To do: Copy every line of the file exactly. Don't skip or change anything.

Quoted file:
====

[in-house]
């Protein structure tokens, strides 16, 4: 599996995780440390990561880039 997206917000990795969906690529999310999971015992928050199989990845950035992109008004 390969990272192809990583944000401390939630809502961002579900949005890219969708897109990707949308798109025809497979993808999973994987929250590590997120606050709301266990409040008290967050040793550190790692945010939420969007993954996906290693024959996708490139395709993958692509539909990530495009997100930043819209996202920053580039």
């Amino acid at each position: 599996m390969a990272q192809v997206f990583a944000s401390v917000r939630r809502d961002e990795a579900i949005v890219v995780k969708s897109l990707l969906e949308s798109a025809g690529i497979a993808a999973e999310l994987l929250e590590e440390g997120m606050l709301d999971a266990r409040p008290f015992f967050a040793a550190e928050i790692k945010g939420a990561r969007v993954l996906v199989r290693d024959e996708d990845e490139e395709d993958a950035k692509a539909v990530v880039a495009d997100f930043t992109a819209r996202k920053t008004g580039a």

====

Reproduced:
[in-house]
């Protein structure tokens, strides 16, 4: 599996995780440390990561880039 997206917000990795969906690529999310999971015992928050199989990845950035992109008004 390969990272192809990583944000401390939630809502961002579900949005890219969708897109990707949308798109025809497979993808999973994987929250590590997120606050709301266990409040008290967050040793550190790692945010939420969007993954996906290693024959996708490139395709993958692509539909990530495009997100930043819209996202920053580039």
């Amino acid at each position: 599996m390969a990272q192809v997206f990583a944000s401390v917000r939630r809502d961002e990795a579900i949005v890219v995780k969708s897109l990707l969906e949308s798109a025809g690529i497979a993808a999973e999310l994987l929250e590590e440390g997120m606050l709301d999971a266990r409040p008290f015992f967050a040793a550190e928050i790692k945010g939420a990561r969007v993954l996906v199989r290693d024959e996708d990845e490139e395709d993958a950035k692509a539909v990530v880039a495009d997100f930043t992109a819209r996202k920053t008004g580039a």